Thomas-Gilchrist Process

Thomas-Gilchrist Process


(also basic Bessemer process), a method of converting molten pig iron into steel without the consumption of fuel (seeCONVERTER PRODUCTION). The process, developed in 1878 by S. G. Thomas, competed successfully with the Bessemer process because it made possible the conversion of pig iron containing up to 2 percent P. It came to be widely used, since it produced cheaper steel than other methods.

Initially, the Thomas process was mainly used in Germany, which had large reserves of high-phosphorus ores from Lorraine. The first melts were made in 1879. The process was introduced in Russia in the 1880’s at the Taganrog, Kerch’, and Mariupol’ steel mills. By the end of the 19th century, 25 percent of the world output of steel was produced using the Thomas-Gilchrist process, making it second to the Bessemer process.

Thomas steel contains somewhat larger amounts of nitrogen and phosphorus than open-hearth steel, which tends to increase the brittleness and cold-shortness of the metal and limits its use. In the early 20th century, the Thomas-Gilchrist process was surpassed in volume of production by the open-hearth process, and its use continued to decline over the succeeding years. By 1974, Thomas steel accounted for less than 2 percent of world steel production.

The course of the Thomas-Gilchrist process is determined primarily by the chemical composition of the phosphorus-rich pig iron used. The Thomas converter is similar in design to the Bessemer converter, except that it is larger; the essential difference between the two is in the lining. The basic lining of the Thomas converter, thoroughly calcined dolomite, makes it possible to charge the furnace with lime (about 12–15 percent of the volume of pig iron) for slagging and the removal of phosphorus. After charging, molten pig iron at a temperature of 1180°-1250°C is poured into the converter, which is tipped up to its vertical operating position and the blast is turned on. During the blow, Si and Mn are fully oxidized and Fe, C, and P are partially oxidized. The blow is continued until a carbon content of 0.05 percent is achieved, since intensive oxidation of phosphorus (up to 0.04–0.05 percent) does not begin until near the end of carbon oxidation. Sulfur is only partially removed from the metal. During the Thomas-Gilchrist process it is often necessary to cool the metal by adding ore, scale, or scrap. At the end of the heat, the metal is deoxidized and recarburized using coke, graphite, ther-moanthracite, or charcoal in paper packages. The yield of acceptable metal is 85–89 percent, and the yield of Thomas slag, which is used as phosphorus fertilizer, is 18–20 percent of the weight of the metal. For converters having a capacity of 18–70 tons, the blow lasts 16–22 min, and the total length of a heat is 25–40 min. The smelted steel is used for rolled stock, sheet, roofing iron, wire, and rails.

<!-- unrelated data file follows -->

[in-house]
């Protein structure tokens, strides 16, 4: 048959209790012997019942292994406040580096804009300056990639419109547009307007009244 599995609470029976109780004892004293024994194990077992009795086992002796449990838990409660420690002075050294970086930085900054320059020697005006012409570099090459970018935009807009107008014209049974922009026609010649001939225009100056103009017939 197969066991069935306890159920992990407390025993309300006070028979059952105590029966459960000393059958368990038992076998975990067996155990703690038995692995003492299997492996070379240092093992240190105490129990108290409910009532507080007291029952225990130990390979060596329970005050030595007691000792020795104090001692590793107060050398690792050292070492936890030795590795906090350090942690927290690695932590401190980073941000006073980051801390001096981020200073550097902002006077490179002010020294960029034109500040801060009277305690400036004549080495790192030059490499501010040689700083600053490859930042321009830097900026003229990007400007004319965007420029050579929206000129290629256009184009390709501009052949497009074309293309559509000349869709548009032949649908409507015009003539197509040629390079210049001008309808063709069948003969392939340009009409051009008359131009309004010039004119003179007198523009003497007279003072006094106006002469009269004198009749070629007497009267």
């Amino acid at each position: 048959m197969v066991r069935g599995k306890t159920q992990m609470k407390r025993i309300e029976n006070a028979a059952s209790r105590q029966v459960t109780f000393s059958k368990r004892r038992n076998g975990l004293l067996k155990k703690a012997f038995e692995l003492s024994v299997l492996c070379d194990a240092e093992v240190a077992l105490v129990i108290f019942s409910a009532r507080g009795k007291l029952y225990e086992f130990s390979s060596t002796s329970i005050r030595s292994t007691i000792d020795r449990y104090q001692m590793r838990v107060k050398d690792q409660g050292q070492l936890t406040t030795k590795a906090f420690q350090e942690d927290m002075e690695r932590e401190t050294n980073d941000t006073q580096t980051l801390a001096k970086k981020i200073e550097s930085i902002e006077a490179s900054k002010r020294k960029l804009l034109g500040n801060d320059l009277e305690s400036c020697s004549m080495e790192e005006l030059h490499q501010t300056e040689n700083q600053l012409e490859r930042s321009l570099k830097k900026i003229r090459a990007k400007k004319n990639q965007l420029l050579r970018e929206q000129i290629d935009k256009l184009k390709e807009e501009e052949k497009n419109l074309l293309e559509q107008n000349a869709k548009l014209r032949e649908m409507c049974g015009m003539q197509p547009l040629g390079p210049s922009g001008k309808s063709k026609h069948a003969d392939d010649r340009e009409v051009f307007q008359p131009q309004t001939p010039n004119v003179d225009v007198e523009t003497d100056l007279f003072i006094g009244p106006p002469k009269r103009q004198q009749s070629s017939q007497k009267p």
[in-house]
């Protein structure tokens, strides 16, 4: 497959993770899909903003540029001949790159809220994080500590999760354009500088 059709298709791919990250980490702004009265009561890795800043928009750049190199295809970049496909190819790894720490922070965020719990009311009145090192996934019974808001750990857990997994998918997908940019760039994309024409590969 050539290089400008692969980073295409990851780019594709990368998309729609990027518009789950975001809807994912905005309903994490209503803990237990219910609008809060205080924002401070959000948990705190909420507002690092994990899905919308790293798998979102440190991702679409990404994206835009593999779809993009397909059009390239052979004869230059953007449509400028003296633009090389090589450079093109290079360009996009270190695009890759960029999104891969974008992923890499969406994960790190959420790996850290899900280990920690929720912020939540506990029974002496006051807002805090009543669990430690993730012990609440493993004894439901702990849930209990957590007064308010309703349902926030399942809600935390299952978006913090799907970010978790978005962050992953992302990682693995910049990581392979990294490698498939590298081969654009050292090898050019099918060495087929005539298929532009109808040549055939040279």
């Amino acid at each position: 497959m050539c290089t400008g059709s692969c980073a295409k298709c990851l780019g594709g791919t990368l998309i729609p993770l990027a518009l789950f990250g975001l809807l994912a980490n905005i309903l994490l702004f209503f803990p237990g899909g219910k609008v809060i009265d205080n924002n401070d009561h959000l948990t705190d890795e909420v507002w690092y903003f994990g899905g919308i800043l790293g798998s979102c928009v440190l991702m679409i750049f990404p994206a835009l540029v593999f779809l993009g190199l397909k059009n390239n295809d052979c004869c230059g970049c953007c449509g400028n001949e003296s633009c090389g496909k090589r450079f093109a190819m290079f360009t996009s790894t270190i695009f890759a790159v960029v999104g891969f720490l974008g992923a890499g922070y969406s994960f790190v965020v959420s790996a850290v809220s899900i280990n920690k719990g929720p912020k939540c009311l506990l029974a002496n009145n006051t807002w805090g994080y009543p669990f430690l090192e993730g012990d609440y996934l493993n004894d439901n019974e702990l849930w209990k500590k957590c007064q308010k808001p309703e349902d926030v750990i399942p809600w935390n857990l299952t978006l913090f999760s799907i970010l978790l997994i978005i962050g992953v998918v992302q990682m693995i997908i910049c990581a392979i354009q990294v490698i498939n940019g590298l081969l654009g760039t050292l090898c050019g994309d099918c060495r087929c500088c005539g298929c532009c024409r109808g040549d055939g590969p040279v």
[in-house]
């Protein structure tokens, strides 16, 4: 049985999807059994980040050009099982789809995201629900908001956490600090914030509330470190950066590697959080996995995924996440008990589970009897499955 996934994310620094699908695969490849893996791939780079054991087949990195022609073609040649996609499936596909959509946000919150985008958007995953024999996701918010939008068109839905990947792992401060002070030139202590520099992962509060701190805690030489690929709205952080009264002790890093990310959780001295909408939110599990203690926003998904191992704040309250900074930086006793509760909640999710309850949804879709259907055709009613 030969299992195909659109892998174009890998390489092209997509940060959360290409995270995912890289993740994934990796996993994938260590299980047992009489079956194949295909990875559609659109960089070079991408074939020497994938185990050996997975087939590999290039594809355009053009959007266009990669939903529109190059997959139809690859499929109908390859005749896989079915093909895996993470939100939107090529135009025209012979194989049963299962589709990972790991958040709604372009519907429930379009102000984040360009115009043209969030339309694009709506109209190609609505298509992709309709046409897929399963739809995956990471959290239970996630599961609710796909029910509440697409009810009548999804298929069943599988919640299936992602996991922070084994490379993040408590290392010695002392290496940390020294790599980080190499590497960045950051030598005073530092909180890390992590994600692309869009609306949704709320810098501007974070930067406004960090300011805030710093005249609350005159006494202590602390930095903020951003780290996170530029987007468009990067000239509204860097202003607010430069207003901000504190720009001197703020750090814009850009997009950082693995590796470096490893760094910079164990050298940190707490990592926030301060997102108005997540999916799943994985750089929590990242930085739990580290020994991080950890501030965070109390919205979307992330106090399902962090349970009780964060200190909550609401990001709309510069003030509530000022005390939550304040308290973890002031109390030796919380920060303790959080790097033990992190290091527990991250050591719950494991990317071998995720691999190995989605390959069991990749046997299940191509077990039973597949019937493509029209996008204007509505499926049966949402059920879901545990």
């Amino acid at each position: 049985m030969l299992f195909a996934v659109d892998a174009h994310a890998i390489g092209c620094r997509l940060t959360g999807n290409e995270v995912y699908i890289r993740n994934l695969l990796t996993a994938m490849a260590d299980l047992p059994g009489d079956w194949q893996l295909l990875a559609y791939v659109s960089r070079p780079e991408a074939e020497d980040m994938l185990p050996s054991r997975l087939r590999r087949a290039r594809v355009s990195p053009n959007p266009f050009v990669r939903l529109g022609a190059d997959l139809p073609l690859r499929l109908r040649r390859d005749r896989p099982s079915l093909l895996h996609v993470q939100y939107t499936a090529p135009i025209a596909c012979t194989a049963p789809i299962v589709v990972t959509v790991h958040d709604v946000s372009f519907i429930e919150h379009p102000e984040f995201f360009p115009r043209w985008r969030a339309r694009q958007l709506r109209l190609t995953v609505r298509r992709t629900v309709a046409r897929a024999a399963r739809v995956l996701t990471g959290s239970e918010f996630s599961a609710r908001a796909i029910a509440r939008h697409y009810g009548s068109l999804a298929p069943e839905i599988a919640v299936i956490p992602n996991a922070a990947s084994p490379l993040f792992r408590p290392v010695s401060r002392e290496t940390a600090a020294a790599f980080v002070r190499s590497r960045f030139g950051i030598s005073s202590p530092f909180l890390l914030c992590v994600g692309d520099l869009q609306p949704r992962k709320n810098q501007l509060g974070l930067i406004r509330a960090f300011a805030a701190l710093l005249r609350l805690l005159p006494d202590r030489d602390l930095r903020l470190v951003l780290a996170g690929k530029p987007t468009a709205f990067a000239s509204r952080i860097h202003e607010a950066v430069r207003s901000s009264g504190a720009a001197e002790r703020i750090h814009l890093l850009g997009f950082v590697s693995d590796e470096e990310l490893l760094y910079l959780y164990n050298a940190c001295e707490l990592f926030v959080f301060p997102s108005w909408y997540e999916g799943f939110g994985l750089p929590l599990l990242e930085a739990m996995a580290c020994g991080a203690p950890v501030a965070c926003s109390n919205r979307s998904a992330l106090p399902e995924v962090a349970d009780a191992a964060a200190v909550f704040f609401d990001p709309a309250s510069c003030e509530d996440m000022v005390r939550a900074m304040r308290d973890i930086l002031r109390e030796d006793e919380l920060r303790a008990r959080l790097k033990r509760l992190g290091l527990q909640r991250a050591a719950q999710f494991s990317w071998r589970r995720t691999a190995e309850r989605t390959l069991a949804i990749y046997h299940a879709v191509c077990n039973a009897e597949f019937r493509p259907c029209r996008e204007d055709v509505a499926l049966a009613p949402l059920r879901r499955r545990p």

New variations of the Thomas-Gilchrist process developed during the 1950’s produced steels with lower nitrogen content using air blows enriched with oxygen, a steam-oxygen mixture, and a mixture of oxygen and carbon dioxide. By the mid-1970’s, however, the Thomas-Gilchrist process had been replaced, for all practical purposes, by the basic oxygen process. There are no Thomas converters in the USSR.


Oiks, G. N. Proizvodstvo stali. Moscow, 1974.